a care home imageMay 24 2018

Dementia patients are being helped to rekindle memories with a multi-sensory ‘memory box’ containing items and scents of the high street chemist.

Boots has helped develop the box with Professor Victoria Tischler, Head of Dementia Care at the University of West London. “The boxes contain carefully selected items and products from the Boots archive, which tells the story of a high street brand that has been part of people’s lives through the generations,” said the company.

“The Boots archive contains over ten thousand items including original formulations and products, which many people will associate with poignant memories and life milestones. From Devonshire violet bath salts, to cod liver oil and carbolic soap, the smell of these items can help to unlock memories of the past and spark conversation and discussion for those living with dementia.”

Memory box sessions are taking place at care homes across the country during Dementia Action Week (May 21-27 2018).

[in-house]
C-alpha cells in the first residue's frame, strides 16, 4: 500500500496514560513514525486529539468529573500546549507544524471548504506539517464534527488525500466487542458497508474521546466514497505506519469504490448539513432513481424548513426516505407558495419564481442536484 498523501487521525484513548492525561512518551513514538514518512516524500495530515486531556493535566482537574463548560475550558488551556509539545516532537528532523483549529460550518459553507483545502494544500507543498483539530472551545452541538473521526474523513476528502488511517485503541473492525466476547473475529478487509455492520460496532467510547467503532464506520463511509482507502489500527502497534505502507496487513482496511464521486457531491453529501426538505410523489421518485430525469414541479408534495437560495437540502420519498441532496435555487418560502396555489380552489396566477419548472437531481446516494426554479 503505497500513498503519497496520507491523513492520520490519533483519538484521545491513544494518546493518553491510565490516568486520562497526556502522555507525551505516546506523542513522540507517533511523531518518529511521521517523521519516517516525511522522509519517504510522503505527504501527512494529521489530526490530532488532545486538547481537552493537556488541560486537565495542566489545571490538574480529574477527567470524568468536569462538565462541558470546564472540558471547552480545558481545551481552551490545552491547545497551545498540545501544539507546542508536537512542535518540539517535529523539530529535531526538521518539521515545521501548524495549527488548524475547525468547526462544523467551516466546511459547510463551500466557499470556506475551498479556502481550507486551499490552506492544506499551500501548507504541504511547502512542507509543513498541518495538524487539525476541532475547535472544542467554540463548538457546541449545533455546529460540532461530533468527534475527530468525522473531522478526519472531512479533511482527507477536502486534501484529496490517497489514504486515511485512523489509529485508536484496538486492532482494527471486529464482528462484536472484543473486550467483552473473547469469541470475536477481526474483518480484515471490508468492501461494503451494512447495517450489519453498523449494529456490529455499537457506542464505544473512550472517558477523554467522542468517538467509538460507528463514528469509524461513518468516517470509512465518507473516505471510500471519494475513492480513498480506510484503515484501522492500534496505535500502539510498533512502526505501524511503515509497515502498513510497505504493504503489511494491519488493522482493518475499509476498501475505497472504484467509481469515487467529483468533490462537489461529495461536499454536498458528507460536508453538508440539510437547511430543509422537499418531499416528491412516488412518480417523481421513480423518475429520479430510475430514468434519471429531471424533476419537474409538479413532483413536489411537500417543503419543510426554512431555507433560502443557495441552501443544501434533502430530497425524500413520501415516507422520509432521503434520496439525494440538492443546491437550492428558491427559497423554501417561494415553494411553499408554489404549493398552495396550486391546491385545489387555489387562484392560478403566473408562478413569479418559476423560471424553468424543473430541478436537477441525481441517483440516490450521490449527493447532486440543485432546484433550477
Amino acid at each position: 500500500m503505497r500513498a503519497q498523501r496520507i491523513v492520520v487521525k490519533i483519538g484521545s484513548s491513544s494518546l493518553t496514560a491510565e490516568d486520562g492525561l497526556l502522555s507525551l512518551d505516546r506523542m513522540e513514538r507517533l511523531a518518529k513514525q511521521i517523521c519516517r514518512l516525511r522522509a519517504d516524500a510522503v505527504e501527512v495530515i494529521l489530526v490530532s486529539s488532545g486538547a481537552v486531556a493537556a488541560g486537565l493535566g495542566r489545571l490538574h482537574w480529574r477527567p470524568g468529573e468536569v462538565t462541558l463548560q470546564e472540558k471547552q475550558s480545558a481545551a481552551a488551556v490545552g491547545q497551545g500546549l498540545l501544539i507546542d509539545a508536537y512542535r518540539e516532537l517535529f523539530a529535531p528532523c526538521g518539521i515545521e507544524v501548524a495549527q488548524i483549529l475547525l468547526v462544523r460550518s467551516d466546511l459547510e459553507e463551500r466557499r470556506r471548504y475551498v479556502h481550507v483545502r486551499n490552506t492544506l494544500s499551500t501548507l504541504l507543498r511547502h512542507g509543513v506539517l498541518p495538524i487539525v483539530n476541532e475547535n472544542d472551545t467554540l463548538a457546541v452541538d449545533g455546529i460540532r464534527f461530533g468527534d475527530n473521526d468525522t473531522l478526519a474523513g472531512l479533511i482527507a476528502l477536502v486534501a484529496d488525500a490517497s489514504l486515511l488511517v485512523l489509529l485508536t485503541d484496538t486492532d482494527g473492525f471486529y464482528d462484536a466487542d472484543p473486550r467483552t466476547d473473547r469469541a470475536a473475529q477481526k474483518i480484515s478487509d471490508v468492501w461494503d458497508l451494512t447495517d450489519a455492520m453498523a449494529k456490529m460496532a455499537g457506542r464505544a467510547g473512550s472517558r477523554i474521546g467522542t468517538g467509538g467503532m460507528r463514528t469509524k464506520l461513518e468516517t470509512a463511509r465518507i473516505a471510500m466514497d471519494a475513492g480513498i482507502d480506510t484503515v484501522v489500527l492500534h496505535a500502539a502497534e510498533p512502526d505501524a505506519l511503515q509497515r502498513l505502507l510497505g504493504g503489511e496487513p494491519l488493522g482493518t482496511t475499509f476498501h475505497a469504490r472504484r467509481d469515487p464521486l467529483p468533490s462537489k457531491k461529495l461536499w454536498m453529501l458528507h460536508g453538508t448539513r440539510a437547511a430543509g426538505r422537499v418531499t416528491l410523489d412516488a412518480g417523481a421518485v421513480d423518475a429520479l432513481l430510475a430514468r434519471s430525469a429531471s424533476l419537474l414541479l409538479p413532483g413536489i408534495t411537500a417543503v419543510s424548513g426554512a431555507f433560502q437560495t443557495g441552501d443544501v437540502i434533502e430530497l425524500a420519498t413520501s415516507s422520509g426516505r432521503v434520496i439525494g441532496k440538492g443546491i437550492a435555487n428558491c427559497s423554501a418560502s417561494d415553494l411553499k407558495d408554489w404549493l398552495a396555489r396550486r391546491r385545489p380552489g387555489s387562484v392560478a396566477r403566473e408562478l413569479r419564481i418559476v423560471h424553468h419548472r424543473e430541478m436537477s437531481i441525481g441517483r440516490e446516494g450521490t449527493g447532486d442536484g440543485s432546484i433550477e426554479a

Sophie Clapp, Boots archivist, said that the reactions of residents to items from the archive have been very moving: “It’s wonderful that we have been able to use items from the Boots archive in this way. 

“When you hand a person with dementia an item that they may remember from childhood, such as an old medicine tin, or a floral scent that they probably haven’t smelled in decades, the moment of recognition is very powerful and emotional. It has been so uplifting to be part of this project.”

Professor Tischler explained why the scent aspect of the memory boxes is so important: “Smell is very powerful in triggering autobiographical memories, so memories from previous parts of our life. I’m interested in seeing how we can use the Boots archive to recreate or introduce smells that will create really positive stimulation for people living with dementia.

“The items with the strongest scents tend to attract the most interest in the sessions, partly because identifying them is a challenge and this provokes conversation amongst the group, which is exactly what we want. The importance of smell in stimulating memories is something that I will be exploring further in my continued research.”

Boots announcement